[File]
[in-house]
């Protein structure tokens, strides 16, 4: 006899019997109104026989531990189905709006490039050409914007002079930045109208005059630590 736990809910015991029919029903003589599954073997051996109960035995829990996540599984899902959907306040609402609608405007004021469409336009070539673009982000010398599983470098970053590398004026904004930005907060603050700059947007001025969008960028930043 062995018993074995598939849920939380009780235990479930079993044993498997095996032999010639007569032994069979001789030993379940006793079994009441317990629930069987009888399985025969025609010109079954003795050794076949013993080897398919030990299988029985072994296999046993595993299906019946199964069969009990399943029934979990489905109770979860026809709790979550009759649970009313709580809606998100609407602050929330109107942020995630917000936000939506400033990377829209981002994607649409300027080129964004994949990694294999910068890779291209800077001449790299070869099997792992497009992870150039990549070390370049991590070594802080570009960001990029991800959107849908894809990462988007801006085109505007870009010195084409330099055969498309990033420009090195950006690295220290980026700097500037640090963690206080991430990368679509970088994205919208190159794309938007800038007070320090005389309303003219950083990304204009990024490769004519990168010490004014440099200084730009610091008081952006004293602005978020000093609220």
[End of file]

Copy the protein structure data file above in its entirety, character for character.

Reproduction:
[in-house]
């Protein structure tokens, strides 16, 4: 006899019997109104026989531990189905709006490039050409914007002079930045109208005059630590 736990809910015991029919029903003589599954073997051996109960035995829990996540599984899902959907306040609402609608405007004021469409336009070539673009982000010398599983470098970053590398004026904004930005907060603050700059947007001025969008960028930043 062995018993074995598939849920939380009780235990479930079993044993498997095996032999010639007569032994069979001789030993379940006793079994009441317990629930069987009888399985025969025609010109079954003795050794076949013993080897398919030990299988029985072994296999046993595993299906019946199964069969009990399943029934979990489905109770979860026809709790979550009759649970009313709580809606998100609407602050929330109107942020995630917000936000939506400033990377829209981002994607649409300027080129964004994949990694294999910068890779291209800077001449790299070869099997792992497009992870150039990549070390370049991590070594802080570009960001990029991800959107849908894809990462988007801006085109505007870009010195084409330099055969498309990033420009090195950006690295220290980026700097500037640090963690206080991430990368679509970088994205919208190159794309938007800038007070320090005389309303003219950083990304204009990024490769004519990168010490004014440099200084730009610091008081952006004293602005978020000093609220």